Considering these factors, it should be no surprise that many deal-of-the-day sites have either lost their luster or gone out of business completely.

Groupon survives

Groupon, since turning down Google’s $6 billion in 2012, has changed course and become a full-fledged ecommerce marketplace. The evolution hasn’t been the easiest. According to reports this July, the former daily deal giant was valued at under $2.5 billion and looking for a buyer.

Sellers are also feeling Groupon’s pain. SellerCloud data shows that sellers are experiencing declining sales numbers since the summer. Alexa traffic ranks took a notable dip as well.

These days Groupon is very much a company in transition; but that doesn’t change the fact that there is still money to be made as a seller on the platform. 

In fact, Groupon’s ability to pivot is the very thing that has likely prevented its demise even while many competing daily deal sites are gasping for air. As such, Groupon is continuing to press ahead with a new vision that has strong implications for online sellers.

So when Groupon founder and former CEO Andrew Mason flippantly refers to the site’s current iteration as “a marketplace of coupons,” that’s not necessarily a bad thing for ecommerce businesses. Groupon is continuing to try to find ways to remain relevant and fresh in the eyes of consumers. Most recently, the company has announced a new partnership with movie theater giant AMC as well as other deliberate shifts further away from their daily deal roots.

One of the foundations for these most recent moves was the 2015 addition of Groupon Stores. In its initial form, Groupon used to physically acquire the inventory it sold and then ship purchases off to buyers directly. Conversely, Groupon Stores works more like more a traditional third-party ecommerce arrangement. Sellers post their inventory to the marketplace, process and ship merchandise themselves, and pay a percentage of each sale back to Groupon.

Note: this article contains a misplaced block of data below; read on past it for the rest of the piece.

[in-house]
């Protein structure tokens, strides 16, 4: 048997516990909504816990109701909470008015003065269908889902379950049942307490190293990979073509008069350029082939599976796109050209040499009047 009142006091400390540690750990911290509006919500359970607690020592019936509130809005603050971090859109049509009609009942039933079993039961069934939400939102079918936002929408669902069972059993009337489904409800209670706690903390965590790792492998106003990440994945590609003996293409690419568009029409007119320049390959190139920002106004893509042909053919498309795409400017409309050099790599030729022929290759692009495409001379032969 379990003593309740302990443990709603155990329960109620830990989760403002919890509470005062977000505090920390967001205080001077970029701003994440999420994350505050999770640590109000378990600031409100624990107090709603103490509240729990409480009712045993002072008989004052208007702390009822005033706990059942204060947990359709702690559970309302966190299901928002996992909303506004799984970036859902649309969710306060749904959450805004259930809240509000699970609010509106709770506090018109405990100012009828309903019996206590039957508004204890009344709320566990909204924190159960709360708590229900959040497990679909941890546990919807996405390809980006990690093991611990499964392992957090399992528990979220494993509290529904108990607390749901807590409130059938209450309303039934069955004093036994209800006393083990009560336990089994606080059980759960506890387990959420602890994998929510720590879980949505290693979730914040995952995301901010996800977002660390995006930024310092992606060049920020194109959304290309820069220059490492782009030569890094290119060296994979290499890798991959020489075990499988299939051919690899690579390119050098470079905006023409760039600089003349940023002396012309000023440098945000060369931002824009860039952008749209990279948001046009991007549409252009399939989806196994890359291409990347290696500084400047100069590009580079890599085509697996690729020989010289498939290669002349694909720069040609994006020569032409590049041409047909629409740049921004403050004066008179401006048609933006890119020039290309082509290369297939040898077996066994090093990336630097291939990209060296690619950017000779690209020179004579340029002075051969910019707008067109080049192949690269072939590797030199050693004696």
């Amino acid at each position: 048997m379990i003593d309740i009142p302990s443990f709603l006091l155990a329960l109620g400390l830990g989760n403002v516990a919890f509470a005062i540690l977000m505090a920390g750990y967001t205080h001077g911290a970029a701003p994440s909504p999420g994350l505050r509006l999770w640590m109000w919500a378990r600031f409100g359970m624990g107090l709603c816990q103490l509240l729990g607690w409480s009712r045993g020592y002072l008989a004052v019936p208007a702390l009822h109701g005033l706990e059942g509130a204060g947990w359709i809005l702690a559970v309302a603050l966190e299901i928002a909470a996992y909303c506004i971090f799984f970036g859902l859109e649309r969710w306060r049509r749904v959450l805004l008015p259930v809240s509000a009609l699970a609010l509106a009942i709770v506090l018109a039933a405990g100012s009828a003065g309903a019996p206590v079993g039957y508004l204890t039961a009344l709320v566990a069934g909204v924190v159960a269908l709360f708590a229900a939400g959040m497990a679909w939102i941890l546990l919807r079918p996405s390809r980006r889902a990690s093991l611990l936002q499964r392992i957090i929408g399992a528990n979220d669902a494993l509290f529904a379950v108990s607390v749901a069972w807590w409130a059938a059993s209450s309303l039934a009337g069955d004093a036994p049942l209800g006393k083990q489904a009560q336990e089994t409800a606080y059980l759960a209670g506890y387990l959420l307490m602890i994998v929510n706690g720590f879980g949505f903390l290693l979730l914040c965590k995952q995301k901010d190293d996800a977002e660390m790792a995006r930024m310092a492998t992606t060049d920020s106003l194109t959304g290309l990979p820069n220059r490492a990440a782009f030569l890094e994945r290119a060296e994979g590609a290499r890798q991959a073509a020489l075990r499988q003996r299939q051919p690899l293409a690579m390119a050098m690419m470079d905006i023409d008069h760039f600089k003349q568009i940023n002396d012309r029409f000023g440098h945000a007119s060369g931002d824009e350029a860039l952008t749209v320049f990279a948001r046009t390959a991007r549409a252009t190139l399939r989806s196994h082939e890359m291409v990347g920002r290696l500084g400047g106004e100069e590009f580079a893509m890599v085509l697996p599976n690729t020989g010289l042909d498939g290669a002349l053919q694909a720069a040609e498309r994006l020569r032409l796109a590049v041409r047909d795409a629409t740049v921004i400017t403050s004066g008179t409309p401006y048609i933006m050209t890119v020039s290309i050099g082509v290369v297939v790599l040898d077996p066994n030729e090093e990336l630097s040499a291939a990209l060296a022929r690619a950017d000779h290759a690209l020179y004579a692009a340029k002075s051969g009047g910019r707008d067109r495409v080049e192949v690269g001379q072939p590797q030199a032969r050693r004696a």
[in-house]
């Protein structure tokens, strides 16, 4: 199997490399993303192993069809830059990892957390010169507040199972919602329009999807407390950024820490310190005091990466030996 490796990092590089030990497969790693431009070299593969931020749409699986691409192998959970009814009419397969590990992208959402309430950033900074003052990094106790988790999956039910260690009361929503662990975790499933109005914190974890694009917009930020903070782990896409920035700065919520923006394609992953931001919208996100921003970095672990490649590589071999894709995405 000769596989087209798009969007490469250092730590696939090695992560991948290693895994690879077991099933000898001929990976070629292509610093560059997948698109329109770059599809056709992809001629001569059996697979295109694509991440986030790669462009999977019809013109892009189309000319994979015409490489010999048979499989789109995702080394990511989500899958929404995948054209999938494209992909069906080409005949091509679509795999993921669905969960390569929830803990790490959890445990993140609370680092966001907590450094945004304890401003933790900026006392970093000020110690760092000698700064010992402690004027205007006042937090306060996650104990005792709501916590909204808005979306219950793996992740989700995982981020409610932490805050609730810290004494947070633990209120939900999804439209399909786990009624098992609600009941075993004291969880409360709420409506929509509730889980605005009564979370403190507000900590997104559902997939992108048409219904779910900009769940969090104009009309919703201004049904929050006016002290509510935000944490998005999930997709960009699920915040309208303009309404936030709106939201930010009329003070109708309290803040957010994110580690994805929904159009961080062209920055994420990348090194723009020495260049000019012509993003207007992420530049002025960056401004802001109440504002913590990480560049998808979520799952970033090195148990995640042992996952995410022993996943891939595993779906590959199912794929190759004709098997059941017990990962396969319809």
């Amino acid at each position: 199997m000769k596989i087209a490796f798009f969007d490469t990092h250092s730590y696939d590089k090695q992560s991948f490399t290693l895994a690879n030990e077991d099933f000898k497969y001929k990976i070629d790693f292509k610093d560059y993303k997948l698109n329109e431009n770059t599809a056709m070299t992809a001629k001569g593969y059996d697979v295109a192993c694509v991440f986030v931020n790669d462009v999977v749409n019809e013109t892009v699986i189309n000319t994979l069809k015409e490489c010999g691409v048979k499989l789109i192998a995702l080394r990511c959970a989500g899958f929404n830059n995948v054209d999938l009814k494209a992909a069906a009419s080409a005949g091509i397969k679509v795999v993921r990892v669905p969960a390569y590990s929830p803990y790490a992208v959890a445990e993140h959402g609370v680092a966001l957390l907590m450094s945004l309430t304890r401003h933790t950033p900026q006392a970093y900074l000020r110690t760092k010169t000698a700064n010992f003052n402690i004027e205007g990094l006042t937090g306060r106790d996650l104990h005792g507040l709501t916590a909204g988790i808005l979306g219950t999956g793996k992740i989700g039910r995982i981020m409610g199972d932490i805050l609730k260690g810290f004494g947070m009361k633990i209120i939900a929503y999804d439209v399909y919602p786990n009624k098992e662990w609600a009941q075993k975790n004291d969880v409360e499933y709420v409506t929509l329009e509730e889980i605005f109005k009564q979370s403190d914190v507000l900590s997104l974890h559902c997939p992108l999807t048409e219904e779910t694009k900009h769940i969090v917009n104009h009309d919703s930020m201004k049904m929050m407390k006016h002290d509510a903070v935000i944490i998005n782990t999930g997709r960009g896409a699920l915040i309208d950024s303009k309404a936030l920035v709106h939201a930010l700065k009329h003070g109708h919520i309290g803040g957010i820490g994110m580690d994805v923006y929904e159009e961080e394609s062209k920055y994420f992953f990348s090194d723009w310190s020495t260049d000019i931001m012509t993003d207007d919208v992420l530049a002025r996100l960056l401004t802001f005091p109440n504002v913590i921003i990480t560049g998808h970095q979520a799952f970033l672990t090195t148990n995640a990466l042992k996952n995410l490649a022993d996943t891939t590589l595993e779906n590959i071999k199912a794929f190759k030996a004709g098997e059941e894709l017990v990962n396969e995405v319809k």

Is it the biggest and best marketplace out there right now? No, but Groupon is very much a viable option for third-party sellers looking to diversify their web presence beyond the larger sites like Amazon and eBay.

The SellerCloud inventory management system makes working with Groupon’s marketplace more convenient. To start with, SellerCloud’s integration with Groupon includes several key features to ensure everyone – from sellers to buyers  – has a smooth purchasing experience including:

  • Channel invoicing to reconcile payments both from customers and to Groupon
  • The ability to import Groupon chargebacks and update orders accordingly
  • Embedded protocols to ensure packages are shipped in accordance with Groupon and customer specifications
  • Support for Groupon Canada
  • Delivery status tracking to assist with service level agreement (SLA) compliance
  • Inventory management safeguards like the ability to create manual reserves and set up triggered releases

Daily deal sites: a diagnosis, not a postmortem

So to answer the question: no, daily deal sites are not dead. While many are struggling, sites like Groupon that are willing to adapt and be reborn in line with current market trends should be a hopeful sign that there is still potential left in the core model.

As an ecommerce seller, establishing positive relationships with daily deal sites and their customers remains a worthwhile strategy as long as your expectations are realistic. The boom of 2010 is long gone, but you can still position your company as a profitable player in the space – especially if you focus on the strongest, most reliable options like Groupon.

Contact us directly to explore ways you can incorporate daily deal marketplaces into your current ecommerce workflow smoothly and with minimal risk.